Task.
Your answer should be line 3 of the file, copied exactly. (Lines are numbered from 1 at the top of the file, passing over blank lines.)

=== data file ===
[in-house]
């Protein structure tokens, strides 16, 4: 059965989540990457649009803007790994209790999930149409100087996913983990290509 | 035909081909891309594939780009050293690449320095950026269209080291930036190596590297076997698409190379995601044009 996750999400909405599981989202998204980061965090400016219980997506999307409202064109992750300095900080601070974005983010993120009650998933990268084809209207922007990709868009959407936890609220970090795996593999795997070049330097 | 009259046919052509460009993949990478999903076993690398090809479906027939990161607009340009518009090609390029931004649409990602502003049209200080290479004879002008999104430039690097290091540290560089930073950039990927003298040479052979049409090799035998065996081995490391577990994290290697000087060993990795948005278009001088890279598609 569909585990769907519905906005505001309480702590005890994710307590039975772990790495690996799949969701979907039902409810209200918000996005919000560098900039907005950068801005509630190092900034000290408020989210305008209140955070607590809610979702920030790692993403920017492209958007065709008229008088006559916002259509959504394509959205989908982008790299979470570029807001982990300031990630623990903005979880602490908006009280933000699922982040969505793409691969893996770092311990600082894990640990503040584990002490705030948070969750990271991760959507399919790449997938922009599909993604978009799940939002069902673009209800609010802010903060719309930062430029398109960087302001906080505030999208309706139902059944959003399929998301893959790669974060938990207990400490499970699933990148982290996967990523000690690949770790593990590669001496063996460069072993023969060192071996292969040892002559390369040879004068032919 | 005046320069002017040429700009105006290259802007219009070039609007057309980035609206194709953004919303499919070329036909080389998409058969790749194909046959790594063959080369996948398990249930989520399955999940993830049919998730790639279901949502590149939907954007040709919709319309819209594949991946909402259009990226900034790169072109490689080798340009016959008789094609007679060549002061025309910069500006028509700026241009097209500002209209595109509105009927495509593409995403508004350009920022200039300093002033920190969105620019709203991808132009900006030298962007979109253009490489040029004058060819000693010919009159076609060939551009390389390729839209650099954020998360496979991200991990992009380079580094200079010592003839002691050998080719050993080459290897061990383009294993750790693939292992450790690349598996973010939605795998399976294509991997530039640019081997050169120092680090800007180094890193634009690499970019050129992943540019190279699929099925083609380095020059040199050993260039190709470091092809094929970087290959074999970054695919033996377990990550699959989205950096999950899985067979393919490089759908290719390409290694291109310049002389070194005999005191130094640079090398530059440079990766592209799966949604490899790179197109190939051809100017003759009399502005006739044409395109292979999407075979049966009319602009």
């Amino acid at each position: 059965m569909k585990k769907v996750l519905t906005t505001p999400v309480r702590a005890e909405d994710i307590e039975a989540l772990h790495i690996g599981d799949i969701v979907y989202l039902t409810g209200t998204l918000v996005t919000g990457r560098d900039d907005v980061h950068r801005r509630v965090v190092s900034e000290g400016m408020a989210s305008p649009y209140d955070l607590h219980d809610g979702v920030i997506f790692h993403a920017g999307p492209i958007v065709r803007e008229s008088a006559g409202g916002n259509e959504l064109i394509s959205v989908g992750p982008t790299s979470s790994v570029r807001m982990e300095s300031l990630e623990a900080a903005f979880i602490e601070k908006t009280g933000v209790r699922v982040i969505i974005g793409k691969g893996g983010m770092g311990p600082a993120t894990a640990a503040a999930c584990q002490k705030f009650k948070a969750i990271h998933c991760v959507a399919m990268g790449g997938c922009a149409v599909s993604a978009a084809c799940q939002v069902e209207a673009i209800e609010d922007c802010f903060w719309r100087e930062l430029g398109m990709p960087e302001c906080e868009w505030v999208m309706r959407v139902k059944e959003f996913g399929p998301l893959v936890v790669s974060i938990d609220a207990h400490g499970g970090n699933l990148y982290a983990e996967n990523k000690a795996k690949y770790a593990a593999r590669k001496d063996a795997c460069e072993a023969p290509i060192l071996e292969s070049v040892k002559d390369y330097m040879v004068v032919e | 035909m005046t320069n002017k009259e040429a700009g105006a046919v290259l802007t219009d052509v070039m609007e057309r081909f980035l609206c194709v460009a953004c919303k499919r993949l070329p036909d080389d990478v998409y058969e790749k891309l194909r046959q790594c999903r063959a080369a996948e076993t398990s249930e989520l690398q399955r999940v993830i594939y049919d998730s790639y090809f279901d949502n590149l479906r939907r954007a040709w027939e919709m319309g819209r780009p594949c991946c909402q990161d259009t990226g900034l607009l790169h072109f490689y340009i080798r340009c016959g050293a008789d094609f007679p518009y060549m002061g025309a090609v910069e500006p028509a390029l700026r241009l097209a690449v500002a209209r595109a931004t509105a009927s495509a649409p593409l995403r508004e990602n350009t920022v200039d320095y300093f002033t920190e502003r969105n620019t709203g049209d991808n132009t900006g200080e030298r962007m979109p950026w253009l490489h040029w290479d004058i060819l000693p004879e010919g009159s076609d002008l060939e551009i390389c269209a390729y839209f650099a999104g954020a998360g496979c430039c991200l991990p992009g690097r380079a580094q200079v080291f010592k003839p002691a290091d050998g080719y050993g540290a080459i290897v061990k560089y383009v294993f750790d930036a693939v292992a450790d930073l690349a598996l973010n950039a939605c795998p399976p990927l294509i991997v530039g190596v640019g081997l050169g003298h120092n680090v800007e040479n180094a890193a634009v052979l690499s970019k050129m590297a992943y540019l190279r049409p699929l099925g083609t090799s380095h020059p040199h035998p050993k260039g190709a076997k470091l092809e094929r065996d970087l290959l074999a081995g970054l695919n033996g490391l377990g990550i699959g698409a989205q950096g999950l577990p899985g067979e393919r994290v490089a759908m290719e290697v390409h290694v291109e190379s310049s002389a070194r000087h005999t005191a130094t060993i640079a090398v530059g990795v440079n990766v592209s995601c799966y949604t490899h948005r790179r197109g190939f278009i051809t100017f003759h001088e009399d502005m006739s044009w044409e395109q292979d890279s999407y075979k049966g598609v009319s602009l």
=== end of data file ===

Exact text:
């Amino acid at each position: 059965m569909k585990k769907v996750l519905t906005t505001p999400v309480r702590a005890e909405d994710i307590e039975a989540l772990h790495i690996g599981d799949i969701v979907y989202l039902t409810g209200t998204l918000v996005t919000g990457r560098d900039d907005v980061h950068r801005r509630v965090v190092s900034e000290g400016m408020a989210s305008p649009y209140d955070l607590h219980d809610g979702v920030i997506f790692h993403a920017g999307p492209i958007v065709r803007e008229s008088a006559g409202g916002n259509e959504l064109i394509s959205v989908g992750p982008t790299s979470s790994v570029r807001m982990e300095s300031l990630e623990a900080a903005f979880i602490e601070k908006t009280g933000v209790r699922v982040i969505i974005g793409k691969g893996g983010m770092g311990p600082a993120t894990a640990a503040a999930c584990q002490k705030f009650k948070a969750i990271h998933c991760v959507a399919m990268g790449g997938c922009a149409v599909s993604a978009a084809c799940q939002v069902e209207a673009i209800e609010d922007c802010f903060w719309r100087e930062l430029g398109m990709p960087e302001c906080e868009w505030v999208m309706r959407v139902k059944e959003f996913g399929p998301l893959v936890v790669s974060i938990d609220a207990h400490g499970g970090n699933l990148y982290a983990e996967n990523k000690a795996k690949y770790a593990a593999r590669k001496d063996a795997c460069e072993a023969p290509i060192l071996e292969s070049v040892k002559d390369y330097m040879v004068v032919e | 035909m005046t320069n002017k009259e040429a700009g105006a046919v290259l802007t219009d052509v070039m609007e057309r081909f980035l609206c194709v460009a953004c919303k499919r993949l070329p036909d080389d990478v998409y058969e790749k891309l194909r046959q790594c999903r063959a080369a996948e076993t398990s249930e989520l690398q399955r999940v993830i594939y049919d998730s790639y090809f279901d949502n590149l479906r939907r954007a040709w027939e919709m319309g819209r780009p594949c991946c909402q990161d259009t990226g900034l607009l790169h072109f490689y340009i080798r340009c016959g050293a008789d094609f007679p518009y060549m002061g025309a090609v910069e500006p028509a390029l700026r241009l097209a690449v500002a209209r595109a931004t509105a009927s495509a649409p593409l995403r508004e990602n350009t920022v200039d320095y300093f002033t920190e502003r969105n620019t709203g049209d991808n132009t900006g200080e030298r962007m979109p950026w253009l490489h040029w290479d004058i060819l000693p004879e010919g009159s076609d002008l060939e551009i390389c269209a390729y839209f650099a999104g954020a998360g496979c430039c991200l991990p992009g690097r380079a580094q200079v080291f010592k003839p002691a290091d050998g080719y050993g540290a080459i290897v061990k560089y383009v294993f750790d930036a693939v292992a450790d930073l690349a598996l973010n950039a939605c795998p399976p990927l294509i991997v530039g190596v640019g081997l050169g003298h120092n680090v800007e040479n180094a890193a634009v052979l690499s970019k050129m590297a992943y540019l190279r049409p699929l099925g083609t090799s380095h020059p040199h035998p050993k260039g190709a076997k470091l092809e094929r065996d970087l290959l074999a081995g970054l695919n033996g490391l377990g990550i699959g698409a989205q950096g999950l577990p899985g067979e393919r994290v490089a759908m290719e290697v390409h290694v291109e190379s310049s002389a070194r000087h005999t005191a130094t060993i640079a090398v530059g990795v440079n990766v592209s995601c799966y949604t490899h948005r790179r197109g190939f278009i051809t100017f003759h001088e009399d502005m006739s044009w044409e395109q292979d890279s999407y075979k049966g598609v009319s602009l």